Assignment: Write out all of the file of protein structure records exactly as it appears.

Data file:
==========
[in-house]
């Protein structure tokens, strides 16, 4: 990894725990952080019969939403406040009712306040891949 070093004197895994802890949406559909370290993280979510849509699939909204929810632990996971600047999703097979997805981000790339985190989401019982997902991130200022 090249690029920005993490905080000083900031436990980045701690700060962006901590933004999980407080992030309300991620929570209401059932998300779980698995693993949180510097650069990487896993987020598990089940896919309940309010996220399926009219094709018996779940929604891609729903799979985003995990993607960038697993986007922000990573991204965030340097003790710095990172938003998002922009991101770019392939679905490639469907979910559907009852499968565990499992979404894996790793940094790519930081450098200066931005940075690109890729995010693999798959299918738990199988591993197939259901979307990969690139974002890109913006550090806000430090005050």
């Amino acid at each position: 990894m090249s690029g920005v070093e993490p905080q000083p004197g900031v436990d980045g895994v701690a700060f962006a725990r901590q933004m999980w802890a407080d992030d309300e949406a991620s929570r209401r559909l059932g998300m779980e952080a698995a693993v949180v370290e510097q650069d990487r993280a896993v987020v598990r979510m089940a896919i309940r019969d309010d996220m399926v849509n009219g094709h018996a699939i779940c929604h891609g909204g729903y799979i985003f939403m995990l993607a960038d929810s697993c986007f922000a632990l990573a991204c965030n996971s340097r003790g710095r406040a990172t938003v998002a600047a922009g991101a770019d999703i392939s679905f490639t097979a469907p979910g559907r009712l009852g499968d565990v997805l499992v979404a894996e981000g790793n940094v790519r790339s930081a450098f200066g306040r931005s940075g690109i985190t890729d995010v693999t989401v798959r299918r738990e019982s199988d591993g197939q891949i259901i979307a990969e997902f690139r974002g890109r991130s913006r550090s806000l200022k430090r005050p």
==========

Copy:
[in-house]
């Protein structure tokens, strides 16, 4: 990894725990952080019969939403406040009712306040891949 070093004197895994802890949406559909370290993280979510849509699939909204929810632990996971600047999703097979997805981000790339985190989401019982997902991130200022 090249690029920005993490905080000083900031436990980045701690700060962006901590933004999980407080992030309300991620929570209401059932998300779980698995693993949180510097650069990487896993987020598990089940896919309940309010996220399926009219094709018996779940929604891609729903799979985003995990993607960038697993986007922000990573991204965030340097003790710095990172938003998002922009991101770019392939679905490639469907979910559907009852499968565990499992979404894996790793940094790519930081450098200066931005940075690109890729995010693999798959299918738990199988591993197939259901979307990969690139974002890109913006550090806000430090005050």
């Amino acid at each position: 990894m090249s690029g920005v070093e993490p905080q000083p004197g900031v436990d980045g895994v701690a700060f962006a725990r901590q933004m999980w802890a407080d992030d309300e949406a991620s929570r209401r559909l059932g998300m779980e952080a698995a693993v949180v370290e510097q650069d990487r993280a896993v987020v598990r979510m089940a896919i309940r019969d309010d996220m399926v849509n009219g094709h018996a699939i779940c929604h891609g909204g729903y799979i985003f939403m995990l993607a960038d929810s697993c986007f922000a632990l990573a991204c965030n996971s340097r003790g710095r406040a990172t938003v998002a600047a922009g991101a770019d999703i392939s679905f490639t097979a469907p979910g559907r009712l009852g499968d565990v997805l499992v979404a894996e981000g790793n940094v790519r790339s930081a450098f200066g306040r931005s940075g690109i985190t890729d995010v693999t989401v798959r299918r738990e019982s199988d591993g197939q891949i259901i979307a990969e997902f690139r974002g890109r991130s913006r550090s806000l200022k430090r005050p």